By Emilie Lutostanski • Director, Local News Resource Center
Local news organizations are covering COVID-19 in ways that interactively serve their communities and ensure the distribution of factual information — and examples of helpful, high quality coverage abound.
Kristen Hare from Poynter shares a collection of coverage from around the U.S. local news scene; Nieman Lab explored of the surge of COVID-19 products including newsletters; and Stefanie Murray writes about how journalists are collaborating for improved information sharing.
We’ve gathered some examples of creative and engaging ways local news media are providing coronavirus coverage, including some provided by LION Publishers.
New products and coverage
KPRC did a Facebook Live with the local government health official and then posted the FAQ from the interview to their site. Building even more engaging and self-quarantine-friendly content, one of the station’s meteorologists read “Cloudy with a Chance of Meatballs” on Facebook Live to help entertain kids stuck at home, and KPRC invited followers to submit entries into a community gallery of artwork celebrating St. Patrick’s Day.
Like many local news organizations, Dallas Morning News launched a popup newsletter covering coronavirus and promoted signup through Instagram Stories.
The network of Eater brands (Vox Media) in places like Austin and Detroit is creating story streams that track the impact COVID-19 is having on the local restaurant industry.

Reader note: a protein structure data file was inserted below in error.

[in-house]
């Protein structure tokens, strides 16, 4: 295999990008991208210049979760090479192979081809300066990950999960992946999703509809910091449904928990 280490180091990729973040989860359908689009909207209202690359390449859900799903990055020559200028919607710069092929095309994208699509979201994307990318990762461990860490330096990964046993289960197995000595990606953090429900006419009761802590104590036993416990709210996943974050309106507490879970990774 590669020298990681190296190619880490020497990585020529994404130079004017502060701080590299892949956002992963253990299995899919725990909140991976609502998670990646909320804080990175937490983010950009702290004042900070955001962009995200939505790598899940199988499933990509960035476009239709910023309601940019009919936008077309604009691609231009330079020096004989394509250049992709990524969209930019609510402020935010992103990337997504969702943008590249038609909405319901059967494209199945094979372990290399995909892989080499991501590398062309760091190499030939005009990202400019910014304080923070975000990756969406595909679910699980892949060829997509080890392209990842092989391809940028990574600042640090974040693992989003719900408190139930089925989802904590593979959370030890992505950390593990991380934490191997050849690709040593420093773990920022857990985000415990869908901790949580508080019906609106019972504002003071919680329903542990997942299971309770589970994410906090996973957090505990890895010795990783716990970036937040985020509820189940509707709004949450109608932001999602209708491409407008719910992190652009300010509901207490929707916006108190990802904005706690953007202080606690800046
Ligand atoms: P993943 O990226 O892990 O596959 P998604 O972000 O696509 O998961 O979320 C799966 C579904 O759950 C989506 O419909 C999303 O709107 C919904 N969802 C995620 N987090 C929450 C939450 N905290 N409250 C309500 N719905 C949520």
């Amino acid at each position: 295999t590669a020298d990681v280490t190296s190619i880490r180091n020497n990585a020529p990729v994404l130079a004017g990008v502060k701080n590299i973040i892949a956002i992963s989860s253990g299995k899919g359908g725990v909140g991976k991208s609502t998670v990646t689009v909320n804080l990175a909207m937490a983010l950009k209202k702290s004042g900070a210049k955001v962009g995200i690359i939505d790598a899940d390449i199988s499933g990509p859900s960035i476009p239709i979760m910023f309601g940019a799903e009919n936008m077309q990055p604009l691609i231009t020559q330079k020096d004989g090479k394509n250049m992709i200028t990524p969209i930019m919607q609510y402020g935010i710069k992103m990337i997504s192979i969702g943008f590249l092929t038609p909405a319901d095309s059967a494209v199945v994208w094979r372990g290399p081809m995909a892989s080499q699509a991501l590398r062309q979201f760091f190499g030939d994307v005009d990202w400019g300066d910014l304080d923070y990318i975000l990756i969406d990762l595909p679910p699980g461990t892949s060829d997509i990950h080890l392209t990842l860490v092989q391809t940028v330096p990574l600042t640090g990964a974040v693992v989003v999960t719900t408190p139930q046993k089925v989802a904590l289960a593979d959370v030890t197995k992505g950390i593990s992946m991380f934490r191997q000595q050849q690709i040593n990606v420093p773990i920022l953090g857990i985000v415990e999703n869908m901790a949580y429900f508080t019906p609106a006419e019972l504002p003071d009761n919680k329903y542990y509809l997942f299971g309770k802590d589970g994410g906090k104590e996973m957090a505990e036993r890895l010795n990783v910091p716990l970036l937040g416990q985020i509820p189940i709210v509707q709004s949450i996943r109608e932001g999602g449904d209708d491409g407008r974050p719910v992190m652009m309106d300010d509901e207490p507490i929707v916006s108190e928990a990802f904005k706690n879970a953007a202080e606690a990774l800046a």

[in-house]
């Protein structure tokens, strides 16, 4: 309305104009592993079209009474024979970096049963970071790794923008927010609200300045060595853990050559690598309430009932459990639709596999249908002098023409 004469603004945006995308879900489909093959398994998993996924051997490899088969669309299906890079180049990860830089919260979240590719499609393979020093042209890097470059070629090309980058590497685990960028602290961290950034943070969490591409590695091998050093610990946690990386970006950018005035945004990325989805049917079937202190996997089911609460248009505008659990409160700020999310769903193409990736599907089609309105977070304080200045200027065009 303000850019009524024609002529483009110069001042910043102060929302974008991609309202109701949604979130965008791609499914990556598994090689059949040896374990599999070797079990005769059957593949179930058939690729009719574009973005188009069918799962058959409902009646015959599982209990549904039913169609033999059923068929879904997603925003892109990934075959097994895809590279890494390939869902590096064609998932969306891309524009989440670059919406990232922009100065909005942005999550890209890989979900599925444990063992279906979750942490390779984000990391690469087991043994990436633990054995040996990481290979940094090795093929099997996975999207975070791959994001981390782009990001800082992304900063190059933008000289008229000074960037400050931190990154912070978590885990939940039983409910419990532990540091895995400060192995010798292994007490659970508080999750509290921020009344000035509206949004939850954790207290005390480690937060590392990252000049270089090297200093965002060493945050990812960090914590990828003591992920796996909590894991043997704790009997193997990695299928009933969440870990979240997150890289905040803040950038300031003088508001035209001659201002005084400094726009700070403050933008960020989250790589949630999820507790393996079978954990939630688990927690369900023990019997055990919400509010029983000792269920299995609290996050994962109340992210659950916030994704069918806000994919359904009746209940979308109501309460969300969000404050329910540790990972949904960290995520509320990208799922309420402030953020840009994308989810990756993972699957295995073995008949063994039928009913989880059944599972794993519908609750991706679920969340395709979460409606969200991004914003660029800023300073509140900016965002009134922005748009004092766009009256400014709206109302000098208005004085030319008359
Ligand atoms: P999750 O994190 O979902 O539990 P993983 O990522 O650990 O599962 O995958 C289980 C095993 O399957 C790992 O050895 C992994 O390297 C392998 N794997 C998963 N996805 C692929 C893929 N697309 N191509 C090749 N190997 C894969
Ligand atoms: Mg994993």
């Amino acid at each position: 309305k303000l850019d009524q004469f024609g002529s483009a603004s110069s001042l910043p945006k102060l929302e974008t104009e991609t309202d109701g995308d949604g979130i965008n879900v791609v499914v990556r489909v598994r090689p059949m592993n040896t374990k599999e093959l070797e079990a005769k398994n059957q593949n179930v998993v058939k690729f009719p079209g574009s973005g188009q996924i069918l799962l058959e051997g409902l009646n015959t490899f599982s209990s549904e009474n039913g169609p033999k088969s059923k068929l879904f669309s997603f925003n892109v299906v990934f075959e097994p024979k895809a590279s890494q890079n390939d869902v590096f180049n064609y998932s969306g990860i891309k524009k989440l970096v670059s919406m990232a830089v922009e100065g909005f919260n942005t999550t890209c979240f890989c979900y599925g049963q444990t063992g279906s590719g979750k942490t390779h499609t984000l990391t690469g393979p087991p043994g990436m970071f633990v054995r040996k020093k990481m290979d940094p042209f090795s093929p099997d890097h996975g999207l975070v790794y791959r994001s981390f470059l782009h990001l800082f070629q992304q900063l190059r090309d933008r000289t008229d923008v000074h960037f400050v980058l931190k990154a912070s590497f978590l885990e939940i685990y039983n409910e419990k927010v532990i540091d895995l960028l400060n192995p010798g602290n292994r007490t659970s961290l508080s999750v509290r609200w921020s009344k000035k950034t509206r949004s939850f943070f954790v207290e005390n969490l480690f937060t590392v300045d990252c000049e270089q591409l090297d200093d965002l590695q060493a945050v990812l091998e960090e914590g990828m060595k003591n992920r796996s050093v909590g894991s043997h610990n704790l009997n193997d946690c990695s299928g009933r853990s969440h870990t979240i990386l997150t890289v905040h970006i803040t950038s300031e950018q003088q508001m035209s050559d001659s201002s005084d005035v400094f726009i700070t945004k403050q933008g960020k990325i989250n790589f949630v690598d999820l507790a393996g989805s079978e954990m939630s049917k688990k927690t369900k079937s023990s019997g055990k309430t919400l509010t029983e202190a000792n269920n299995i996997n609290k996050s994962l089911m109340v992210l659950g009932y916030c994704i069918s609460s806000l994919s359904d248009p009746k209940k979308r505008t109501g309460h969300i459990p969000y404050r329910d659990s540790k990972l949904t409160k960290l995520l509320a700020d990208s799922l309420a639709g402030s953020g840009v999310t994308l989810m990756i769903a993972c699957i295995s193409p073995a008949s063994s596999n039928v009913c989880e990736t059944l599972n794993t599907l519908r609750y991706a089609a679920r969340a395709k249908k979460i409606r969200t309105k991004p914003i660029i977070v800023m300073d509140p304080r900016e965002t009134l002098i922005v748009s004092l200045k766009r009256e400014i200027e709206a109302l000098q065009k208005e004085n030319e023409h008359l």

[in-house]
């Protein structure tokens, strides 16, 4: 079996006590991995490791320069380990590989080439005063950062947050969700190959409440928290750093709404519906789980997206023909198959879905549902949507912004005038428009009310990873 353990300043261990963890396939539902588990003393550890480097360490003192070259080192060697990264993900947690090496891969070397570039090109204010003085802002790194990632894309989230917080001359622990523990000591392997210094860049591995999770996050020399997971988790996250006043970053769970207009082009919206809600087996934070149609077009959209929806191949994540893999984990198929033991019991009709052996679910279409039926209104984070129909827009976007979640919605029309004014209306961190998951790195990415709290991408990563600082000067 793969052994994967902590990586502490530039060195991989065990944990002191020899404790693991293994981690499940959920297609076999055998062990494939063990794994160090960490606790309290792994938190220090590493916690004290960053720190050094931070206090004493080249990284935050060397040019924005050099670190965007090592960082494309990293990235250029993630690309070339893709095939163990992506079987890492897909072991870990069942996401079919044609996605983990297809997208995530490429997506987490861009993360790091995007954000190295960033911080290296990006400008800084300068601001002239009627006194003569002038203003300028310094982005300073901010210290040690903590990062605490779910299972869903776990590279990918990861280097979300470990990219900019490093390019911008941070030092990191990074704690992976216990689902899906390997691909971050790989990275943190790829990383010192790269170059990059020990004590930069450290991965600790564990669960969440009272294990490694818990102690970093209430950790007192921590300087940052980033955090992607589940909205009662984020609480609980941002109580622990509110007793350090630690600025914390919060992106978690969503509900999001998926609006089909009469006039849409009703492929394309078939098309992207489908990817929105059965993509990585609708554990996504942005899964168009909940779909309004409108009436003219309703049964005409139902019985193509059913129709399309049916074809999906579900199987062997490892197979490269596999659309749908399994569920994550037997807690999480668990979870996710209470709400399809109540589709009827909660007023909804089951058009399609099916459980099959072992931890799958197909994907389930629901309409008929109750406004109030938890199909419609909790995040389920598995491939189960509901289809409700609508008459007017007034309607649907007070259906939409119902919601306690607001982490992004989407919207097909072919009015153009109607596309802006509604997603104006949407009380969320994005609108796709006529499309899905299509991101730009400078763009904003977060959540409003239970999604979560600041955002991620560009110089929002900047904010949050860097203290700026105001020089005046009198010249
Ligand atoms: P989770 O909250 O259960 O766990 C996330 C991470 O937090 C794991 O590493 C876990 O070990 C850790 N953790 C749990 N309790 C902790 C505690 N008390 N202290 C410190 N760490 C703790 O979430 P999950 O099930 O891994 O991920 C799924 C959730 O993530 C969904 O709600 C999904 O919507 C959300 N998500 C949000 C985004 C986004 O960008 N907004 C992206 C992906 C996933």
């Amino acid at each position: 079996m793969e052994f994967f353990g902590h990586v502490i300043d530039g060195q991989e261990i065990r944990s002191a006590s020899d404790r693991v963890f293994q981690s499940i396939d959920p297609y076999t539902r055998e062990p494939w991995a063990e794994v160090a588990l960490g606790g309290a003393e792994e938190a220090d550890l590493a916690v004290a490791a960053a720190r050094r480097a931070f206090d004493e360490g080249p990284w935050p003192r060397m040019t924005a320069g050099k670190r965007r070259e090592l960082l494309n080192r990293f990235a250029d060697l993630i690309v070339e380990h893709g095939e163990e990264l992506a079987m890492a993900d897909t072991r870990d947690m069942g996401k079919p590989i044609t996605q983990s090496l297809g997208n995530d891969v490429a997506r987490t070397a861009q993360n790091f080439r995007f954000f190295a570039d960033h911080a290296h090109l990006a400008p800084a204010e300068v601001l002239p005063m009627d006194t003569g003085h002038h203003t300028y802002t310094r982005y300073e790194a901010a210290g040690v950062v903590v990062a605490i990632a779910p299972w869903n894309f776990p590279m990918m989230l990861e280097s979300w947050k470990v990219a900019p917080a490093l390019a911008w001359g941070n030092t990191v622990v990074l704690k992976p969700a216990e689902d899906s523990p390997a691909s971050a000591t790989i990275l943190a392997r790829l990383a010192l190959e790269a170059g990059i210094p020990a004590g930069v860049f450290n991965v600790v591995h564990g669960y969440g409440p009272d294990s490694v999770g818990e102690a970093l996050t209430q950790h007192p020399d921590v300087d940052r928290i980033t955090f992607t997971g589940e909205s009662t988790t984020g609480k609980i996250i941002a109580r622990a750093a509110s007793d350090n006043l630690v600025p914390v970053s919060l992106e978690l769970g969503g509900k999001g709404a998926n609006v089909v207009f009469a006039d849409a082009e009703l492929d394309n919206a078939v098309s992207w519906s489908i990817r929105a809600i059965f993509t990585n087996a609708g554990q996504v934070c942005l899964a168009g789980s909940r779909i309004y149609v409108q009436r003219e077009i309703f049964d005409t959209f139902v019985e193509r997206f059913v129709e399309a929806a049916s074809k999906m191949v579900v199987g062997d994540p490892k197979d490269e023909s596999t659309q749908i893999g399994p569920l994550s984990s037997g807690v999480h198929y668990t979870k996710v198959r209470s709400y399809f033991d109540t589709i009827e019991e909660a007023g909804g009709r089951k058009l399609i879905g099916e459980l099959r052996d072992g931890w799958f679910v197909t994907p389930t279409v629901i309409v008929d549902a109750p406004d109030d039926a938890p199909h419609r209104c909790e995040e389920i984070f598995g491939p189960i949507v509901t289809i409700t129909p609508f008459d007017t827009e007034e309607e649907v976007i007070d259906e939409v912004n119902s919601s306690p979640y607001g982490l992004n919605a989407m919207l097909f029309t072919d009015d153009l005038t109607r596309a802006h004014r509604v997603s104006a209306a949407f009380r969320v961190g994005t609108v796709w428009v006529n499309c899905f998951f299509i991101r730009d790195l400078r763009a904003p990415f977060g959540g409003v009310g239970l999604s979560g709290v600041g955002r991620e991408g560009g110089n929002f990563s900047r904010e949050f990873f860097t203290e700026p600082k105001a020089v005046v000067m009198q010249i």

Long Beach Post News has a live blog that keeps “everything in a unified place, but with the ability to independently social each entry as if it was a separate story.”
FAQs and landing pages
WAMU provided a Hearken-powered FAQ for readers to help explain misconceptions about coronavirus in Washington. They’re also working on a guide for their audience to finding remote mental health care and guidance.
VTDigger has a coronavirus landing page with the latest numbers, live updates and recent reporting.
Berkeleyside’s Lance Knobel shared a similar topic page and live blog of all coronavirus-related content, plus a useful reminder for readers to “rely on trusted health authorities” for reliable health information.
Crosscut’s Hannah Weinberger and Anne Christnovich are answering reader questions and compiling them into a useful FAQ.
Virtual engagement and social media
The LA Times has launched a popup Instagram account related to coronavirus coverage with reporting from journalists in California and around the world
Potomac Local News used Facebook Live for an exclusive interview with a medical professional about preparations and treating COVID-19. This format can work well when staff is working remotely.
NBC News launched a Facebook group for related coverage, which could be a real opportunity for local news organizations to step in as the authority and quash false information.
There are signs of COVID-19 coverage fatigue, especially on social media. At Education NC, they are sharing a daily Twitter thread with what’s new, but also circulating evergreen content unrelated to the virus.
This list is regularly updated. Reach out to the Local News Resource Center to submit the good work you see.
Grants for coronavirus reporting help news organizations reach underserved and small to mid-sized communities